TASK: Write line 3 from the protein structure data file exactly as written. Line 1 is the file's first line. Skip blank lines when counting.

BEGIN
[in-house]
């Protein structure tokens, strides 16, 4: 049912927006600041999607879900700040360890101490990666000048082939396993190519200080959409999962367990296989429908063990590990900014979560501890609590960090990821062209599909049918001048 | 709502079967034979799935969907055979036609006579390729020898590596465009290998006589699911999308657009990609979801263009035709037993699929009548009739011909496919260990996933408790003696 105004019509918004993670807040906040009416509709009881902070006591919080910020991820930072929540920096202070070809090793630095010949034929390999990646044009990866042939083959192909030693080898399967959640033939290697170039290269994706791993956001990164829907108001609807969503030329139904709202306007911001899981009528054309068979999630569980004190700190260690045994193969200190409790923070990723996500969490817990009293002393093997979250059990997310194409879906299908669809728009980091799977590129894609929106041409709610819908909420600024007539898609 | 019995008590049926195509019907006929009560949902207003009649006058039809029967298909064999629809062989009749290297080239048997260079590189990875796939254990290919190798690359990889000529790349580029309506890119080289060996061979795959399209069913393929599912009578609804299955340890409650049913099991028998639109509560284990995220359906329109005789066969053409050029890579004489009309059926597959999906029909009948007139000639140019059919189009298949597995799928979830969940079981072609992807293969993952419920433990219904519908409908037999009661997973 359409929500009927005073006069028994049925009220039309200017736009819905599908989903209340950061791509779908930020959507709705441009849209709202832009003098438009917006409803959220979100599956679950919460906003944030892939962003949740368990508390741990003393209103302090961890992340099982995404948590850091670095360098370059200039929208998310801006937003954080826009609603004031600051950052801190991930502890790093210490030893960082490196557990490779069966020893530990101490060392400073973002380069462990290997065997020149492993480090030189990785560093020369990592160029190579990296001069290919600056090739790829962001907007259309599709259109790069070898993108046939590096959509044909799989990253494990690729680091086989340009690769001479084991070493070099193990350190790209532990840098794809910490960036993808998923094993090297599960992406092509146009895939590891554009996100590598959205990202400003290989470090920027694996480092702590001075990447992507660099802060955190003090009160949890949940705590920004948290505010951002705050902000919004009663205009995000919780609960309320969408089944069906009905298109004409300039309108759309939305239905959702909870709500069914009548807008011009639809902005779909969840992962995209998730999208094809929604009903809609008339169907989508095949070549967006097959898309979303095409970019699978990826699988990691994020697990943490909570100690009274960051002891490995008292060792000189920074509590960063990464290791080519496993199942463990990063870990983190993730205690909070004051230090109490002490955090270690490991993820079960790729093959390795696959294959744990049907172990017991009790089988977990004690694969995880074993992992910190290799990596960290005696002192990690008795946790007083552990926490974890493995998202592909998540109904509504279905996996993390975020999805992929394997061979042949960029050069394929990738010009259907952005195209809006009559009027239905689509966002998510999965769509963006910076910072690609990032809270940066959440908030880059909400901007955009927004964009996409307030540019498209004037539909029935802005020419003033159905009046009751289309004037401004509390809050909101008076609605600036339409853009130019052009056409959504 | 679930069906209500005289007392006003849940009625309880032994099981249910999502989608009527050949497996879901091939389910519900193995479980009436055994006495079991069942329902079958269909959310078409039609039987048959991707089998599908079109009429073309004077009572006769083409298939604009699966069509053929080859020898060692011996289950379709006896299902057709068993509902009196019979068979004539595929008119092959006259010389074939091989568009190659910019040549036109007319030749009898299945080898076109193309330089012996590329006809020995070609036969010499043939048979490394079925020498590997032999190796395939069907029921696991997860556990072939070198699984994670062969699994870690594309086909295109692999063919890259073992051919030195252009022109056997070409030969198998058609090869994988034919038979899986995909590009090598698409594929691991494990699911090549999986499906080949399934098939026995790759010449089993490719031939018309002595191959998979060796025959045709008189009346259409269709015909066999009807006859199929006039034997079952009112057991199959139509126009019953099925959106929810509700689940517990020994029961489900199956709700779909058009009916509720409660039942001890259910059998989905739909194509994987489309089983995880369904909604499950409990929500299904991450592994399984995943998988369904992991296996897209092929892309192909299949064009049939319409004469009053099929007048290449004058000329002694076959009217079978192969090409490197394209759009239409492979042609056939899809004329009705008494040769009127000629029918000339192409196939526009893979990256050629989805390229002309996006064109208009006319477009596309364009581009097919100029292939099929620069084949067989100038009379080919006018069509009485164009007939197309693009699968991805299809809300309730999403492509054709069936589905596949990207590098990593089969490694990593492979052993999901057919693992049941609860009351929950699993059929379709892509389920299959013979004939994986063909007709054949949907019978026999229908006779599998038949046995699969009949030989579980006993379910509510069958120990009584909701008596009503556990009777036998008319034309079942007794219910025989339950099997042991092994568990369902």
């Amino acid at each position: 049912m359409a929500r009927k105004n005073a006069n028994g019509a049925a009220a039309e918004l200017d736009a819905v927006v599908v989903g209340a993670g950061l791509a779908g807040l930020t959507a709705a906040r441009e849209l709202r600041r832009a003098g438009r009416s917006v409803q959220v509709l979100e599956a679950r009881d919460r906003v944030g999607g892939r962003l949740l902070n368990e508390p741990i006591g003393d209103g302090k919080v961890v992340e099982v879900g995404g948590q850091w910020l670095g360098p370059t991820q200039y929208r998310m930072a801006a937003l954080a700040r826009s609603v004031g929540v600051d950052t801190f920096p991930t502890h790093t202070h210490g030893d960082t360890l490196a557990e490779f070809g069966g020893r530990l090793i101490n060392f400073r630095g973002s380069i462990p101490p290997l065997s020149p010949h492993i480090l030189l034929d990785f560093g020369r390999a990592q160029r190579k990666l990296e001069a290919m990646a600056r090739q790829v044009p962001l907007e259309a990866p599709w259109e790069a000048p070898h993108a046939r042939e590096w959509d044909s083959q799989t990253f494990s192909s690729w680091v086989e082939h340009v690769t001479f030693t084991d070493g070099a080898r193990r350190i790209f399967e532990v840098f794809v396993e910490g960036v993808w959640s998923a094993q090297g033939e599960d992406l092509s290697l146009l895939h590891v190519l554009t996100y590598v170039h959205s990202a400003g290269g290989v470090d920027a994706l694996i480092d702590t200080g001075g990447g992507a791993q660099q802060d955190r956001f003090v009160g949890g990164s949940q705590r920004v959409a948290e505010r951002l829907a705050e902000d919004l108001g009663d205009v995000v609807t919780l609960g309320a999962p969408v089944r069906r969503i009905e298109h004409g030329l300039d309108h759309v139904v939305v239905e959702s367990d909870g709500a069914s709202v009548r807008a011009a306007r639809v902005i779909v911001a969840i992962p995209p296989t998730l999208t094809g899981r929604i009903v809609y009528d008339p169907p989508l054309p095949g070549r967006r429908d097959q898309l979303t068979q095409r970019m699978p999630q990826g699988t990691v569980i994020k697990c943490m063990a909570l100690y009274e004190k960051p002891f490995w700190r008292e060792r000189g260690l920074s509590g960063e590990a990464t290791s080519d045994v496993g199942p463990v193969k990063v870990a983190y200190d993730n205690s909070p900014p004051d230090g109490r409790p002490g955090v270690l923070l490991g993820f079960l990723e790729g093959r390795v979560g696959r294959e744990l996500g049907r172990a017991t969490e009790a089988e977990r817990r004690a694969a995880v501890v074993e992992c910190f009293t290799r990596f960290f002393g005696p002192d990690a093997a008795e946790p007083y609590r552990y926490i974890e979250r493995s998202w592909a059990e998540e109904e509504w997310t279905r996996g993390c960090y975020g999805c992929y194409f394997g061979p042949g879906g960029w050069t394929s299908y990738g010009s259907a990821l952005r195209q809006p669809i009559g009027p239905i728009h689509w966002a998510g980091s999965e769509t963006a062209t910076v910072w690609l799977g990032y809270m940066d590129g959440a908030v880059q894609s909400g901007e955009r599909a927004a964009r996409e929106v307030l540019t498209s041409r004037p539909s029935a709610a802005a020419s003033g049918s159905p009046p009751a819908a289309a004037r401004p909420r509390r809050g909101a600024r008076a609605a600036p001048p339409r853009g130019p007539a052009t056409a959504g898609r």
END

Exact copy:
């Amino acid at each position: 049912m359409a929500r009927k105004n005073a006069n028994g019509a049925a009220a039309e918004l200017d736009a819905v927006v599908v989903g209340a993670g950061l791509a779908g807040l930020t959507a709705a906040r441009e849209l709202r600041r832009a003098g438009r009416s917006v409803q959220v509709l979100e599956a679950r009881d919460r906003v944030g999607g892939r962003l949740l902070n368990e508390p741990i006591g003393d209103g302090k919080v961890v992340e099982v879900g995404g948590q850091w910020l670095g360098p370059t991820q200039y929208r998310m930072a801006a937003l954080a700040r826009s609603v004031g929540v600051d950052t801190f920096p991930t502890h790093t202070h210490g030893d960082t360890l490196a557990e490779f070809g069966g020893r530990l090793i101490n060392f400073r630095g973002s380069i462990p101490p290997l065997s020149p010949h492993i480090l030189l034929d990785f560093g020369r390999a990592q160029r190579k990666l990296e001069a290919m990646a600056r090739q790829v044009p962001l907007e259309a990866p599709w259109e790069a000048p070898h993108a046939r042939e590096w959509d044909s083959q799989t990253f494990s192909s690729w680091v086989e082939h340009v690769t001479f030693t084991d070493g070099a080898r193990r350190i790209f399967e532990v840098f794809v396993e910490g960036v993808w959640s998923a094993q090297g033939e599960d992406l092509s290697l146009l895939h590891v190519l554009t996100y590598v170039h959205s990202a400003g290269g290989v470090d920027a994706l694996i480092d702590t200080g001075g990447g992507a791993q660099q802060d955190r956001f003090v009160g949890g990164s949940q705590r920004v959409a948290e505010r951002l829907a705050e902000d919004l108001g009663d205009v995000v609807t919780l609960g309320a999962p969408v089944r069906r969503i009905e298109h004409g030329l300039d309108h759309v139904v939305v239905e959702s367990d909870g709500a069914s709202v009548r807008a011009a306007r639809v902005i779909v911001a969840i992962p995209p296989t998730l999208t094809g899981r929604i009903v809609y009528d008339p169907p989508l054309p095949g070549r967006r429908d097959q898309l979303t068979q095409r970019m699978p999630q990826g699988t990691v569980i994020k697990c943490m063990a909570l100690y009274e004190k960051p002891f490995w700190r008292e060792r000189g260690l920074s509590g960063e590990a990464t290791s080519d045994v496993g199942p463990v193969k990063v870990a983190y200190d993730n205690s909070p900014p004051d230090g109490r409790p002490g955090v270690l923070l490991g993820f079960l990723e790729g093959r390795v979560g696959r294959e744990l996500g049907r172990a017991t969490e009790a089988e977990r817990r004690a694969a995880v501890v074993e992992c910190f009293t290799r990596f960290f002393g005696p002192d990690a093997a008795e946790p007083y609590r552990y926490i974890e979250r493995s998202w592909a059990e998540e109904e509504w997310t279905r996996g993390c960090y975020g999805c992929y194409f394997g061979p042949g879906g960029w050069t394929s299908y990738g010009s259907a990821l952005r195209q809006p669809i009559g009027p239905i728009h689509w966002a998510g980091s999965e769509t963006a062209t910076v910072w690609l799977g990032y809270m940066d590129g959440a908030v880059q894609s909400g901007e955009r599909a927004a964009r996409e929106v307030l540019t498209s041409r004037p539909s029935a709610a802005a020419s003033g049918s159905p009046p009751a819908a289309a004037r401004p909420r509390r809050g909101a600024r008076a609605a600036p001048p339409r853009g130019p007539a052009t056409a959504g898609r």